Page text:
The database tables

Here's where you can find all the detail on how Archiveopteryx stores its mail — what's in each table, what each row is, what each column is. In other words, this is not the simple introduction.

The main tables are mailboxes, mailbox_messages and messages. Messages holds messages, mailboxes holds mailboxes and mailbox_messages records which messages are in which mailboxes. (If a message in in two mailboxes, there will be two mailbox_messages rows but only one messages row.)

Connecting, logging in and reading data is governed by the users and permissions tables. Users holds users' own data, and permissions records what access users have granted to other users.

The messages table doesn't actually contain all the mail. Instead it has a variety of helper tables: address_fields for From, To and friends, header_fields for Subject etc., date_fields for Date, bodyparts for message bodies and the helper table part_numbers to tie messages to bodyparts.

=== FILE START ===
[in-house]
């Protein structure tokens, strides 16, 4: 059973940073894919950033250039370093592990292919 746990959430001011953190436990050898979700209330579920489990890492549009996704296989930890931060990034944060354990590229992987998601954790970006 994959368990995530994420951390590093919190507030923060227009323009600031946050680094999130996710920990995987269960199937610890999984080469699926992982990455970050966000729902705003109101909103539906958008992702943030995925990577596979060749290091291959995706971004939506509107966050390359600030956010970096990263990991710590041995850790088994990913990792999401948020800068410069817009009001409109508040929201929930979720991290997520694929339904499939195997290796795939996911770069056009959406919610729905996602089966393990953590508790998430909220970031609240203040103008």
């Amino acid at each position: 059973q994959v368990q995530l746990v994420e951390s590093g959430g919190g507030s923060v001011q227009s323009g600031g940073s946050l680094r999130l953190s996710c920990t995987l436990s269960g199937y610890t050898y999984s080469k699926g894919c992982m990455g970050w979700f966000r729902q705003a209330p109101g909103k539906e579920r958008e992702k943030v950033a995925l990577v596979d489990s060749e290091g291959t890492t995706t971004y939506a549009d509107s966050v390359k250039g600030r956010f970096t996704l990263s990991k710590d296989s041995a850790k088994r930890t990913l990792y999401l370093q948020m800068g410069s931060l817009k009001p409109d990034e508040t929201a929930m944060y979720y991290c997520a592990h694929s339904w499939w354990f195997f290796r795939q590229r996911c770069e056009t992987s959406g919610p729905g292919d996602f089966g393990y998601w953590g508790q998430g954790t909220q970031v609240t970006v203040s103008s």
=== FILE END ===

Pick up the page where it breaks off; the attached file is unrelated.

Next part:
The addresses table deserves mention. It's used to hold every email address in the system, and is used all the time.

The retention_policies table determines how long mail must be retained before users are allowed to delete it, as well as when aox vacuum deletes it forcibly.

Three tables are used to hold user-specified information about messages and mailboxes: flags record whether a message is read or unread, etc., annotations is practically unused (see IMAP ANNOTATE for more) and subscriptions records which mailboxes each user is particularly interested in (used by some people, not all).

There are also some other small peripheral helpers: field_names, flag_names and annotation_names.

Outgoing mail delivery uses two special tables, namely deliveries and delivery_recipients.

The mailstore table contains the schema version number (88 at present). The command aox upgrade schema upgrades the schema automatically when we've extended it.

Finally there are some semi-internal tables. The list below includes everything.

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Last modified: 2010-11-19